http://www.youtube.com/user/USERNAME/live

Obviously, replace the USERNAME with your username. So, mine would be http://www.youtube.com/bennettscience/live for any On Air broadcast. When you’re not live, viewers will be redirected to your YouTube channel.

Why should you do this rather than embedding a link on your blog? One word: Backchannel. YouTube’s interface includes a comment box to one side where your audience can discuss the broadcast. Engagement is always a good thing.

On the YouTube channel, your viewers can discuss what's happening right on the stream page.

On the YouTube channel, your viewers can discuss what’s happening right on the stream page.

The Event

The third, and most circuitous (but most robust) way to plan a Hangout in advance is to use a Google Event. This is the method I’m least familiar with, and honestly the workflow is a pain right now (even Google admits it), but it is powerful if you can get a system worked out. I think this would work well in conjunction with either the YouTube URL or the blog post embed.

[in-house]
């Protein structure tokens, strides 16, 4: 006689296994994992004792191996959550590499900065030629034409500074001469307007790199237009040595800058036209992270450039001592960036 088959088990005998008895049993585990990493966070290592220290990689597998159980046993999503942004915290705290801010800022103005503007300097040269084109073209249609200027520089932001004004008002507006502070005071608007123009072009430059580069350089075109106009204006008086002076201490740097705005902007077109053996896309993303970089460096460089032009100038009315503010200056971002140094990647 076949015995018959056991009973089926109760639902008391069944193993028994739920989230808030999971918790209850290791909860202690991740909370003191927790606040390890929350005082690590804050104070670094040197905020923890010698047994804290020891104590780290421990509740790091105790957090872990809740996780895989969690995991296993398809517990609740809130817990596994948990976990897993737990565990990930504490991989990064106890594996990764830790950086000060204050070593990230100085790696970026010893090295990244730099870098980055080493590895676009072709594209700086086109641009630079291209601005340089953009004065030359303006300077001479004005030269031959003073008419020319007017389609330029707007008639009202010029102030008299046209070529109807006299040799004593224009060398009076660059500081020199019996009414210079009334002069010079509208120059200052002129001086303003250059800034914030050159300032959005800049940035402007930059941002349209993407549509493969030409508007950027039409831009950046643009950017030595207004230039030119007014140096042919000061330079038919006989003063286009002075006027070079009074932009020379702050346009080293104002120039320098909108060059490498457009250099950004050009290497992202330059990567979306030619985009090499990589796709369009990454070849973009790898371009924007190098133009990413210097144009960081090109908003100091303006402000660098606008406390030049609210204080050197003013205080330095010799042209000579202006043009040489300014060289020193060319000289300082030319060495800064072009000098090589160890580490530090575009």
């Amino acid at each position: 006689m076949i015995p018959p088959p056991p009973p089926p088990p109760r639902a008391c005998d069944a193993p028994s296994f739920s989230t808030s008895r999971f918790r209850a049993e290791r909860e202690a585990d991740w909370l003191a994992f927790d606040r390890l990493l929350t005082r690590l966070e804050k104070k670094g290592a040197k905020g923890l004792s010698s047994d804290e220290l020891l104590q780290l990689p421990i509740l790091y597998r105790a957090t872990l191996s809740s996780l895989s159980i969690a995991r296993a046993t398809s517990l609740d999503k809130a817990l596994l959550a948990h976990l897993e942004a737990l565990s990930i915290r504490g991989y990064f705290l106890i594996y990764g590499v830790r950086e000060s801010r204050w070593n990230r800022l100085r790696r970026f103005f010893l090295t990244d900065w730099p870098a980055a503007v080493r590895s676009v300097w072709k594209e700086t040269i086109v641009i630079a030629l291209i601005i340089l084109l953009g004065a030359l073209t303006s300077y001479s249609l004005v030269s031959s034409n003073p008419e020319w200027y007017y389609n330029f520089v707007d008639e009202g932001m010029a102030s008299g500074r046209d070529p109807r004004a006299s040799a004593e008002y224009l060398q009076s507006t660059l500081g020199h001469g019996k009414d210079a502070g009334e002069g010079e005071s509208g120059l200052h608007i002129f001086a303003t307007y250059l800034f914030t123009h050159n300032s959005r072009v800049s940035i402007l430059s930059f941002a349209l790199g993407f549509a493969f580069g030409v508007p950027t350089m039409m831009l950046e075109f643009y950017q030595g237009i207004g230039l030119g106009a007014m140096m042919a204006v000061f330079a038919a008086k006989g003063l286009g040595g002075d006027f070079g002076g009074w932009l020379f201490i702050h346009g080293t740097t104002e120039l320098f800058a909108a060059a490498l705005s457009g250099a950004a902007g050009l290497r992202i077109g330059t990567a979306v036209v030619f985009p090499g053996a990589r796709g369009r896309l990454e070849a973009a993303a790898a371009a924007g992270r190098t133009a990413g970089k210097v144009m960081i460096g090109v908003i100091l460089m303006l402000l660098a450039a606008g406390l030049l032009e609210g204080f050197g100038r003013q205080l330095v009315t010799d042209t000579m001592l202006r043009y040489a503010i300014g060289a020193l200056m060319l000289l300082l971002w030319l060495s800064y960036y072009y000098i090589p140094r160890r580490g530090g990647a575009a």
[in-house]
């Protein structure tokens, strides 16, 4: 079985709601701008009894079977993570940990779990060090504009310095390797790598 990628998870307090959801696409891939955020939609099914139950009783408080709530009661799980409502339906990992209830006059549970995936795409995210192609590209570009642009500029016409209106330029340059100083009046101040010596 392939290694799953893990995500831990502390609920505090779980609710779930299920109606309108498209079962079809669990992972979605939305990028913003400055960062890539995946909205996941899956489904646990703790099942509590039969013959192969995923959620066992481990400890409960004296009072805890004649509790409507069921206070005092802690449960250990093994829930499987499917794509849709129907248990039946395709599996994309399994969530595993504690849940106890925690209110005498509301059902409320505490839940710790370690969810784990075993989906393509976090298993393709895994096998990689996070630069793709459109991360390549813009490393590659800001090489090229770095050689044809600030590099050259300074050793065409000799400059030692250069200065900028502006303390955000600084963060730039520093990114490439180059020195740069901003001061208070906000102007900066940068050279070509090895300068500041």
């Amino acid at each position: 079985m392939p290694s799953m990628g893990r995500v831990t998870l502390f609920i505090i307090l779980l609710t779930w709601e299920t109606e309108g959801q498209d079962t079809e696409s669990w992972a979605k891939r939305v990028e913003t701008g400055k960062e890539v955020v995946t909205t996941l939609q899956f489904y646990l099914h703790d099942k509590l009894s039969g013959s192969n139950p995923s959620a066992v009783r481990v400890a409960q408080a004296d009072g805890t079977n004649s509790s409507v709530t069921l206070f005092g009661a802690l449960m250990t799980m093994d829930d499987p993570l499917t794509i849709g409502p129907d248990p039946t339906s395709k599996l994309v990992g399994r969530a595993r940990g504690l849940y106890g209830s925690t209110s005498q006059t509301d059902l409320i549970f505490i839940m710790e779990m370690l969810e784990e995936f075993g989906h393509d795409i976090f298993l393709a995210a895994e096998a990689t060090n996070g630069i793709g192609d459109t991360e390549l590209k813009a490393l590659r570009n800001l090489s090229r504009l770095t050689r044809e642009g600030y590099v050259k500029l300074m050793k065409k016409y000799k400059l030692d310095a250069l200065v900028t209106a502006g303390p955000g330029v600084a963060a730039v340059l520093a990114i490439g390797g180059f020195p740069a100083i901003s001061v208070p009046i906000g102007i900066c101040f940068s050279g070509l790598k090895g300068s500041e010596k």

So, if its confusing, why use Events? A couple reasons. Events link to your Calendar, so management becomes very easy. They’re also listed on your Google+ page. So, if you have subscribers connected there, they’ll see it in their stream. They can also RSVP right through the Google+ stream, so you can begin engaging before the show. It will also send a calendar reminder to people who have RSVP’d, so you’ll have a higher attendance rate (in theory.) All of that is great, but it’s the actual implementation of the show that could use some improvement.

I pulled the tips from this Google community thread, and I suggest taking a look at it. In short, here’s what you would do: